It wasn’t as though I deeply resented IB: I loved learning, and was quite gifted academically. But while I loved learning new things, I wasn’t always a fan of having to write a research paper. My teachers indulged my creative pursuits (mostly because if they didn’t, it would usually end in a class period long debate), so in addition to, or sometimes in place of, the classic research papers, I was almost always allowed to turn in “alternative assignments.” These assignments included a translation of scene from Othello into French, a graphic novel about my French class and verb forms, three “Survival Guides” to IB Psychology, several short stories and, most memorably, “The Carbon Song,” in which I sang the entire Carbon Cycle to the tune of “Dynamite” by Taio Cruz. My Extended Essay combined my love of Mozart and psychology, and I wrote about how nature vs. nurture came into play, as Mozart had an equally talented sister, who never ascended to his level of fame. And more than once, I entertained my weary classmates with X-Men-style adventures stories during Journal time and illustrated funny cartoons of us all “failing” our tests to combat the oppressiveness of our three week block of IB testing.

But as I turned my eyes toward college, somehow I began to believe that colleges wouldn’t value my artistic training and creative tendencies. As my focus on my work doubled, I realized my piano teacher began to assign less challenging music, and less music in general, until my skill had all but stagnated by the time I graduated and headed off to UVA.

I went to UVA a virtually artless being. My half-hearted attempts to join music groups were denied, and the only thing I still did regularly was write, yet even that soon fell to the wayside. I could tell immediately that my professors would have no interest in my creative “alternative assignments.”

So, I reluctantly stepped on the conveyor belt, and I stayed on it, churning out uninspired papers that were just creative and articulate enough to merit the A’s I sought, for three uninterrupted years.

It was a stroke of good fortune that I met my friend Micah, and that she asked me to be the stage manager for an idea of a show that she had, which was to be called “The Black Monologues.” Peaked by the prospect of doing something artistic that I didn’t have to audition for, I ended up spending my penultimate semester at university hidden away in the Drama Building, falling deeper and deeper in love with art all over again.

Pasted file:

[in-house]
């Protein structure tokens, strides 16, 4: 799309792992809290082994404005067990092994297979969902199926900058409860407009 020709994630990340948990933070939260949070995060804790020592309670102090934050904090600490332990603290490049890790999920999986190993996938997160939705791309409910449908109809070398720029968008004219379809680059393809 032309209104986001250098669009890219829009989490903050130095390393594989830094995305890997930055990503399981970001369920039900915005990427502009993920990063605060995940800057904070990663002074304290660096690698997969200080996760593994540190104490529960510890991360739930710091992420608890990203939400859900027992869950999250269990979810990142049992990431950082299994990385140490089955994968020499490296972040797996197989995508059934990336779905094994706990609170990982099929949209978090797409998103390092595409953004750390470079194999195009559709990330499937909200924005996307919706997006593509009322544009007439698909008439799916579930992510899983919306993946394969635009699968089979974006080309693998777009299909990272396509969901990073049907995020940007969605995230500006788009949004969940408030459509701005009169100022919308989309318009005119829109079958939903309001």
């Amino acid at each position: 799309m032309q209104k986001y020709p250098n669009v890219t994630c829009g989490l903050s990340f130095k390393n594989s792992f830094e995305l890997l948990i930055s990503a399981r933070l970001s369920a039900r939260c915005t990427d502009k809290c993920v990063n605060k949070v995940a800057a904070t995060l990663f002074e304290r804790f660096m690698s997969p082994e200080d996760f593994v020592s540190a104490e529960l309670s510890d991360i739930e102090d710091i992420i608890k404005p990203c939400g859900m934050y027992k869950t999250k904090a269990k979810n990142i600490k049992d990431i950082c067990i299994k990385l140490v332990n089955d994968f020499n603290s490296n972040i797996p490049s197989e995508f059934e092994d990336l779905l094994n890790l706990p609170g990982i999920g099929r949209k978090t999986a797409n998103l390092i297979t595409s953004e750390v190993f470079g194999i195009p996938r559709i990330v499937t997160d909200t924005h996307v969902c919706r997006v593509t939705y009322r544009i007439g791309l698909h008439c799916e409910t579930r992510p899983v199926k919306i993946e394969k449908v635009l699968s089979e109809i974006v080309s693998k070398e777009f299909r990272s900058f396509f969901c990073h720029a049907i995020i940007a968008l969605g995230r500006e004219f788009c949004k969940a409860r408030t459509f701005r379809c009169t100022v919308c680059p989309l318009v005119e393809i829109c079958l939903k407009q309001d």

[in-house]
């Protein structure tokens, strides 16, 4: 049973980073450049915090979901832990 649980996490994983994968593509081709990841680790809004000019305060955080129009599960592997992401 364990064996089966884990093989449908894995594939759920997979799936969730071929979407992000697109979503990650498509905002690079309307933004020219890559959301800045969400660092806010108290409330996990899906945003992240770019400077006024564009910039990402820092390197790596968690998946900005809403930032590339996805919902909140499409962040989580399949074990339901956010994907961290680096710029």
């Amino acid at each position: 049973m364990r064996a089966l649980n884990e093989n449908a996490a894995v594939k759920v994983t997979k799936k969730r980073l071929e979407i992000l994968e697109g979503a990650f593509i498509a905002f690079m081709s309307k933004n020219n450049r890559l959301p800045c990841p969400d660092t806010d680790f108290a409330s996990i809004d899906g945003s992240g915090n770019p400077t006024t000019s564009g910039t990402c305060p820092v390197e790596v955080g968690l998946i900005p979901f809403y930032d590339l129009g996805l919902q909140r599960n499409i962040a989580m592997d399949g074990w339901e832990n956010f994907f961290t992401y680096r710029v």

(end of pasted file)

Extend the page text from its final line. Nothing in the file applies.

Black Monologues was special because it was one of those rare, beautiful moments where art and scholarship collided for a spectacular result. We incorporated all types of knowledge, from literary giants, to musical greats, to inspiration from television shows, to poetry, to dance to create something visual that expresses the kind of scholarly knowledge about African-American consciousness and experience that most people assume can only be adequately articulated in a scholarly book.

Black Monologues taught me that I am an artist and a scholar, because I cannot afford to choose any more. It brought me back to the times I had successfully bridged the gap between the academy and art, and I asked myself, “Why did I ever stop? That was when I was the happiest.”

Without art, there would be no scholarship, and without scholarship, without knowledge, without understanding, without conversation, art would have less impact.

Furthermore, being a Black artist comes with the weight of having your work be in conversation with everything and everyone that came and created before me. But, in actuality, isn’t that the goal of scholarship? To join a discussion? The only difference, in my mind, is that art puts far less limitations on who can and will join in.

Art functions as a vehicle to communicate the very things scholars attempt to discuss in impenetrable articles and lofty language. An artist can capture those same ideas in a short story, a documentary, or a theatrical performance. It comes down to your personal goals and what you want your work to accomplish.

Frankly, I am tired of choosing, so I choose both.

I am an artist and a scholar, and at age 22, I want to be a professor.

I am going to work toward a tenure track academic job and join in intellectual conversations. But I am also a blogger, a novelist and a comic artist. I have a voice, stories to tell, knowledge to share, and a commitment to accessibility.

I am an artist and a scholar–and the Academy is just going to have to deal with it.